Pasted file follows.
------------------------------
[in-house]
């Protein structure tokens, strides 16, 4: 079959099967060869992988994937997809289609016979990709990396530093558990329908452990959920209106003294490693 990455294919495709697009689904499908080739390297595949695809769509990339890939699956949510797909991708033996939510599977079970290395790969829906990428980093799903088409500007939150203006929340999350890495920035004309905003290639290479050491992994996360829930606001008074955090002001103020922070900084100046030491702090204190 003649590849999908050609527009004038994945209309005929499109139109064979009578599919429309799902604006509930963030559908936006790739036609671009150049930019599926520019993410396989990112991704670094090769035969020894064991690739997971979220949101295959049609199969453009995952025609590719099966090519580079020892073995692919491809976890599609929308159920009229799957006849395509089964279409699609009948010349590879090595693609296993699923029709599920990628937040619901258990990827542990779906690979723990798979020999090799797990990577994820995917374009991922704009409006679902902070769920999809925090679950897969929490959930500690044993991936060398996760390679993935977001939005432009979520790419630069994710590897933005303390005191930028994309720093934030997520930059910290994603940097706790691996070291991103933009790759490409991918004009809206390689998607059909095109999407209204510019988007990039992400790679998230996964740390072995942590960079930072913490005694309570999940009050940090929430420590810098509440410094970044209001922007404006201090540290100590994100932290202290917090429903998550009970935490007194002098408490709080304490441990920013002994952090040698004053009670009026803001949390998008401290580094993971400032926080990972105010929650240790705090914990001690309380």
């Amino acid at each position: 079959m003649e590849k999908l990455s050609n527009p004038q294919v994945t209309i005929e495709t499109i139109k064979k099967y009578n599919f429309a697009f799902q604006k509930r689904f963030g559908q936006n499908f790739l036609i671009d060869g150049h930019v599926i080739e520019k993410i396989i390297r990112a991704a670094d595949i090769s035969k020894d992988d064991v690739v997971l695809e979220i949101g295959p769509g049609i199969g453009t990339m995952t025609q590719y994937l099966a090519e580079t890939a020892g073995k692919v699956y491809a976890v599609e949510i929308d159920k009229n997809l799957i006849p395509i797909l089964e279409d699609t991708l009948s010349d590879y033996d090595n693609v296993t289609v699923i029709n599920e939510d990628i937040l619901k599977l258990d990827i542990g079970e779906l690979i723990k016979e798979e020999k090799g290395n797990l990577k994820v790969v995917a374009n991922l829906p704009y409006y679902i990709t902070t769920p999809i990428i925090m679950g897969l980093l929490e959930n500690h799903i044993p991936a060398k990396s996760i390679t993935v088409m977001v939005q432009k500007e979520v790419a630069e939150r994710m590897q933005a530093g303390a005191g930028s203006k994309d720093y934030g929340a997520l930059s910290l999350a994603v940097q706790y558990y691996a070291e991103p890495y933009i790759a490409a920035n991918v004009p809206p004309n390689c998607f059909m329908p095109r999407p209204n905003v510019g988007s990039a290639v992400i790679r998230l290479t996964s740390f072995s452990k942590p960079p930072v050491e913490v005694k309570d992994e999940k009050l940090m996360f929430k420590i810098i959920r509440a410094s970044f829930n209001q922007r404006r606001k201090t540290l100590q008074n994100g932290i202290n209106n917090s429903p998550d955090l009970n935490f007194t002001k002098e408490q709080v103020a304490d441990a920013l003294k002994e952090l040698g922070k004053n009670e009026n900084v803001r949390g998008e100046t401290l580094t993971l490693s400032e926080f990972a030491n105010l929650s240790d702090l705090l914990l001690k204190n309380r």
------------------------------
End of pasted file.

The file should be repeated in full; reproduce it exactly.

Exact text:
[in-house]
């Protein structure tokens, strides 16, 4: 079959099967060869992988994937997809289609016979990709990396530093558990329908452990959920209106003294490693 990455294919495709697009689904499908080739390297595949695809769509990339890939699956949510797909991708033996939510599977079970290395790969829906990428980093799903088409500007939150203006929340999350890495920035004309905003290639290479050491992994996360829930606001008074955090002001103020922070900084100046030491702090204190 003649590849999908050609527009004038994945209309005929499109139109064979009578599919429309799902604006509930963030559908936006790739036609671009150049930019599926520019993410396989990112991704670094090769035969020894064991690739997971979220949101295959049609199969453009995952025609590719099966090519580079020892073995692919491809976890599609929308159920009229799957006849395509089964279409699609009948010349590879090595693609296993699923029709599920990628937040619901258990990827542990779906690979723990798979020999090799797990990577994820995917374009991922704009409006679902902070769920999809925090679950897969929490959930500690044993991936060398996760390679993935977001939005432009979520790419630069994710590897933005303390005191930028994309720093934030997520930059910290994603940097706790691996070291991103933009790759490409991918004009809206390689998607059909095109999407209204510019988007990039992400790679998230996964740390072995942590960079930072913490005694309570999940009050940090929430420590810098509440410094970044209001922007404006201090540290100590994100932290202290917090429903998550009970935490007194002098408490709080304490441990920013002994952090040698004053009670009026803001949390998008401290580094993971400032926080990972105010929650240790705090914990001690309380």
């Amino acid at each position: 079959m003649e590849k999908l990455s050609n527009p004038q294919v994945t209309i005929e495709t499109i139109k064979k099967y009578n599919f429309a697009f799902q604006k509930r689904f963030g559908q936006n499908f790739l036609i671009d060869g150049h930019v599926i080739e520019k993410i396989i390297r990112a991704a670094d595949i090769s035969k020894d992988d064991v690739v997971l695809e979220i949101g295959p769509g049609i199969g453009t990339m995952t025609q590719y994937l099966a090519e580079t890939a020892g073995k692919v699956y491809a976890v599609e949510i929308d159920k009229n997809l799957i006849p395509i797909l089964e279409d699609t991708l009948s010349d590879y033996d090595n693609v296993t289609v699923i029709n599920e939510d990628i937040l619901k599977l258990d990827i542990g079970e779906l690979i723990k016979e798979e020999k090799g290395n797990l990577k994820v790969v995917a374009n991922l829906p704009y409006y679902i990709t902070t769920p999809i990428i925090m679950g897969l980093l929490e959930n500690h799903i044993p991936a060398k990396s996760i390679t993935v088409m977001v939005q432009k500007e979520v790419a630069e939150r994710m590897q933005a530093g303390a005191g930028s203006k994309d720093y934030g929340a997520l930059s910290l999350a994603v940097q706790y558990y691996a070291e991103p890495y933009i790759a490409a920035n991918v004009p809206p004309n390689c998607f059909m329908p095109r999407p209204n905003v510019g988007s990039a290639v992400i790679r998230l290479t996964s740390f072995s452990k942590p960079p930072v050491e913490v005694k309570d992994e999940k009050l940090m996360f929430k420590i810098i959920r509440a410094s970044f829930n209001q922007r404006r606001k201090t540290l100590q008074n994100g932290i202290n209106n917090s429903p998550d955090l009970n935490f007194t002001k002098e408490q709080v103020a304490d441990a920013l003294k002994e952090l040698g922070k004053n009670e009026n900084v803001r949390g998008e100046t401290l580094t993971l490693s400032e926080f990972a030491n105010l929650s240790d702090l705090l914990l001690k204190n309380r």